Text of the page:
Fund-Raising Buddies: Email And Direct Mail Should Be Used Together

We’re so tired of studies that set up email and direct mail as an either/or proposition. 

EveryAction’s paper, 10 Steps For A Modern, Multi-Channel Approach to Direct Mall, seems to avoid that error. Written for fundraisers, it says: “anyone who says that you have to choose between digital and direct mail fundraising is setting you up with a false dichotomy.” 

True, but then the authors turn around and argue that email is becoming a saturated market.

“If your donors and supporters are anything like the average user, they likely have filters set up that keep them from ever opening a large chunk of the email they receive,” they write. 

That’s a sad commentary if your devoted donors are filtering your emails.

Then the study notes that direct mail “gets your message in front of your donors’ face in a way that email often can’t.” Agreed: assuming you have the budget, you can send lavish direct mail pieces that illustrate your cause and pop right out at the reader.



But direct mail, unlike email, cannot be filtered — the most the recipient can do is trash it without reading it. And there’s no way to unsubscribe without writing back or going into another channel, although the study argues that you should honor opt-out requests.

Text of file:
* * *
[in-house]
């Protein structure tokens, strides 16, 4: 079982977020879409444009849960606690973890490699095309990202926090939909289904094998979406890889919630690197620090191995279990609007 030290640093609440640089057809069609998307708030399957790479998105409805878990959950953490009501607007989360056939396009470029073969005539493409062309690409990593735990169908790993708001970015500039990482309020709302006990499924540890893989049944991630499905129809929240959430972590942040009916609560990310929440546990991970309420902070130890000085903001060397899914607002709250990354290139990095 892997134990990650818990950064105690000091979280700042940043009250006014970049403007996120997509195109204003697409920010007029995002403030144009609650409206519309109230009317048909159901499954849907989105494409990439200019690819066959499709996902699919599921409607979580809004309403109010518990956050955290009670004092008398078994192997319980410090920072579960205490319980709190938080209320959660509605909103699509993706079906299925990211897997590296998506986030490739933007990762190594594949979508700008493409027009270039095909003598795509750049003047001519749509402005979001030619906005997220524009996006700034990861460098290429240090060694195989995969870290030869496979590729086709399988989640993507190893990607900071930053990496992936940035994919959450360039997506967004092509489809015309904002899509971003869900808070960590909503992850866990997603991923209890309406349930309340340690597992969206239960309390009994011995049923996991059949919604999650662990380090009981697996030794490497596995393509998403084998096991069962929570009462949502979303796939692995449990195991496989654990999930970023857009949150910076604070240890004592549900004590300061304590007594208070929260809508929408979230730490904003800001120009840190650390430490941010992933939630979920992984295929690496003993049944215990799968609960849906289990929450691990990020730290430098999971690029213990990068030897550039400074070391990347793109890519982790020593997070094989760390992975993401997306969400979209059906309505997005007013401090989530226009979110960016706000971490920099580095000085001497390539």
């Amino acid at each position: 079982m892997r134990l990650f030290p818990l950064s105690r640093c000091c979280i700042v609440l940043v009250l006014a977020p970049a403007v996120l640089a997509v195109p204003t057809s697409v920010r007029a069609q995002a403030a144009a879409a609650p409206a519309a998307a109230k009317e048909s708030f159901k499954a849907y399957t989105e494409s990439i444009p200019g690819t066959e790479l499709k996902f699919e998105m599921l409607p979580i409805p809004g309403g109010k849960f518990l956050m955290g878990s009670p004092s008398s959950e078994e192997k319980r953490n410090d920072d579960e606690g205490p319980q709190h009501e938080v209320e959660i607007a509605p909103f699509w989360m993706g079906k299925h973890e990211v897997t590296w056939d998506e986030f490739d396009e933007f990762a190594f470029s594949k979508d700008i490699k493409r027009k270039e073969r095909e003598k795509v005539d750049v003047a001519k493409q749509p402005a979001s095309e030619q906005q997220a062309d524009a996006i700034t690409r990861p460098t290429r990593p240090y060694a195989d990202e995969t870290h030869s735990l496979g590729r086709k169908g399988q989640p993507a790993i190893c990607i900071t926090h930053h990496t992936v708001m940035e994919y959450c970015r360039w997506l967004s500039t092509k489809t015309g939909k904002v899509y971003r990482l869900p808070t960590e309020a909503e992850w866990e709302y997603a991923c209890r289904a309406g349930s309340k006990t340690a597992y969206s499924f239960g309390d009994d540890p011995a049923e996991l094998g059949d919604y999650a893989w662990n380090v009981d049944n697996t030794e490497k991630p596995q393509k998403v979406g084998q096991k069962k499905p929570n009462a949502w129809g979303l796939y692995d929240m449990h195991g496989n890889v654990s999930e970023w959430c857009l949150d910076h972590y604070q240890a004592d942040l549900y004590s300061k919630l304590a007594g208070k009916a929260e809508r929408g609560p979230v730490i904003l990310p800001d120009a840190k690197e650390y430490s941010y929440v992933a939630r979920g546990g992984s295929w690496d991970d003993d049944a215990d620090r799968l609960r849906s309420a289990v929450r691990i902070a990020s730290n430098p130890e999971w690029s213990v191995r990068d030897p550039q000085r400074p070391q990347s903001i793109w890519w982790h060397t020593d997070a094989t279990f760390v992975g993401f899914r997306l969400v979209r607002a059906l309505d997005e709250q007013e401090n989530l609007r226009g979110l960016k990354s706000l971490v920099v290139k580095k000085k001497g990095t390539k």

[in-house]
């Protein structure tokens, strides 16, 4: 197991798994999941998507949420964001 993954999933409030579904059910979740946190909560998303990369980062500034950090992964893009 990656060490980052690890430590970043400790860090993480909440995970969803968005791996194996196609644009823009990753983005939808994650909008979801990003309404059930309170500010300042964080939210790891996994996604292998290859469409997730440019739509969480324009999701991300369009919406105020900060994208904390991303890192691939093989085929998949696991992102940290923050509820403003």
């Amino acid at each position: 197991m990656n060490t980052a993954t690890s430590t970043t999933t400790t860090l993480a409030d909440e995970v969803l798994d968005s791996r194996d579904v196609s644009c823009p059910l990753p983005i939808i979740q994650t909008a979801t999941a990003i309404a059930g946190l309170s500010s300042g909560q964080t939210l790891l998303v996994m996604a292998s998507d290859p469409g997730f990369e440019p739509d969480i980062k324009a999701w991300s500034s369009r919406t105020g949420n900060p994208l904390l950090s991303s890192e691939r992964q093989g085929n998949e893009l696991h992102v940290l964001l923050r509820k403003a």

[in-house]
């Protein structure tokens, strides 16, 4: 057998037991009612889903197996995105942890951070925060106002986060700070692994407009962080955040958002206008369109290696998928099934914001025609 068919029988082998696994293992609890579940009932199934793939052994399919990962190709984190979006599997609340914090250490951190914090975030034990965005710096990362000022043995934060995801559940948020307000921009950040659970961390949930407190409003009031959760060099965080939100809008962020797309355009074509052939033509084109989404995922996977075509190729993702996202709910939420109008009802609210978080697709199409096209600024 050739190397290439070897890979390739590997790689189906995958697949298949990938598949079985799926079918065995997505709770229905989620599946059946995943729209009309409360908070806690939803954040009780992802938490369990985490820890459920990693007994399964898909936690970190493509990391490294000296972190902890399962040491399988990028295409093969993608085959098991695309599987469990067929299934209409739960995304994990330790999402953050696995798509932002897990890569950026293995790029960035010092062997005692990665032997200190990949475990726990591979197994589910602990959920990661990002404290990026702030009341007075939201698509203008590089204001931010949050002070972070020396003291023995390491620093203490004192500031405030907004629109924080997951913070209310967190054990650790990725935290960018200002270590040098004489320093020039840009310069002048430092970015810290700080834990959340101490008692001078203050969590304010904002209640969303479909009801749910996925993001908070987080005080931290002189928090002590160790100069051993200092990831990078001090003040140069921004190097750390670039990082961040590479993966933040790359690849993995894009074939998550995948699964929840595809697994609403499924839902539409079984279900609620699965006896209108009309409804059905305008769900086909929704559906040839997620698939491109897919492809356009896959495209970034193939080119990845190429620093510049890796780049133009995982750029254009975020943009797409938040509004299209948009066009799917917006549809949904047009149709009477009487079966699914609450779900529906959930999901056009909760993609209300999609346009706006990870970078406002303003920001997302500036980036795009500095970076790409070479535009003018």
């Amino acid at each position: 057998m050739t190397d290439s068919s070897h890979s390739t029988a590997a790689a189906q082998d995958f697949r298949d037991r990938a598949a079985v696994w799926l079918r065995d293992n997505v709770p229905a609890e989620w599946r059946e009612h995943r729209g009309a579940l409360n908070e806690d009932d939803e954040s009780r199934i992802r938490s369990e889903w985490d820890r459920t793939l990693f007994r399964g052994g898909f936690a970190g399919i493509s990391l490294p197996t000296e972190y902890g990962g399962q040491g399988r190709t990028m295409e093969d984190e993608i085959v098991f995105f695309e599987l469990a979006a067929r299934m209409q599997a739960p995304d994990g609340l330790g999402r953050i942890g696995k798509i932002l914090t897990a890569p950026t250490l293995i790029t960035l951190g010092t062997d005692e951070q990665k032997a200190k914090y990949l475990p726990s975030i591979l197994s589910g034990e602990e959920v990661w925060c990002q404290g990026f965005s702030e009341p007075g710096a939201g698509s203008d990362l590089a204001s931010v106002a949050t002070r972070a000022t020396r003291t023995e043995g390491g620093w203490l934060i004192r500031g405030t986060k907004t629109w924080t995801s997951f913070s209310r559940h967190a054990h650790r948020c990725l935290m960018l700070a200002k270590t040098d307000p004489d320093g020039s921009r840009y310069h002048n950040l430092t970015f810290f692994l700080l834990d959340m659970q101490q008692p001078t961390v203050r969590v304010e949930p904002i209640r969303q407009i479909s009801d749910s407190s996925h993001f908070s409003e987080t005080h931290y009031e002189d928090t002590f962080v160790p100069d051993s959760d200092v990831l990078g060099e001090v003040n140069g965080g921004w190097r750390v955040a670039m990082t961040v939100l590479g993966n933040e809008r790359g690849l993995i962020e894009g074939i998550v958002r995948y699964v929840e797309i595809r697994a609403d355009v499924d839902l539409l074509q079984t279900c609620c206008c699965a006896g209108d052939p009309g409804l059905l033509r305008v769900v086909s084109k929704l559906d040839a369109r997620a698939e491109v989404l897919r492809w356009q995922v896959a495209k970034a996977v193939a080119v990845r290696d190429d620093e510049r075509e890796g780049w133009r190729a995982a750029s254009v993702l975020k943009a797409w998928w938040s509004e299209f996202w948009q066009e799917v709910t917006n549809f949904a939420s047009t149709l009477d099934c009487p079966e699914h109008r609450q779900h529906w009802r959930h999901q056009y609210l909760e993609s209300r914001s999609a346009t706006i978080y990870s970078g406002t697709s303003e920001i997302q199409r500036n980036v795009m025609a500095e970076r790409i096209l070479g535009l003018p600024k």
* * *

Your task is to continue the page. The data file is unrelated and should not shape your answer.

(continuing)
The study acknowledges: “Closing the donation loop can take longer with direct mail.” Moreover, it suggests that direct mail users should learn from email. 

For one thing, the writers posit that you may have “already integrated collecting feedback into your email fundraising processes.” 

That’s good. But why not include “a feedback form on the back of your direct mail reply device?” they ask. “Even if they don’t fill it out, donors will notice the good-faith attempt to seek out their opinions.”

Similarly, ”If you’ve ever sought your donors’ feedback — like a quick survey when they joined your email list, for example — you can and should refer back to it now,” the study continues..

Oddly, the authors mix up their history when they say that “A/B testing: it isn’t just for email!” A/B testing was used in direct mail long before anyone dreamed of email.

Still, users of both channels probably need to be reminded of how to do this. Once you have segmented your donors into different personas, “it’s time to create a few different versions (version A, version B, version C… however many you’d like) of each appeal you’re creating for each persona.”

In addition, the study urges fundraisers to thank donors ASAP. That is much more easily done with transactional email

In the end, it’s hard to say which channel influences the other most. Take the matter of using third-party lists.

“You already know that in the email world, purchasing email lists from random corners of the internet and sending people email they either haven’t consented to receive or have only marginally consented to receive — also known as “gray mail” — isn’t considered a best practice; so don’t take this approach in your direct mail program either.”

Here’s the lesson: Use multiple channels. And as nonprofit CRM provider, EveryAction suggests using a unified donor monument system to track them.


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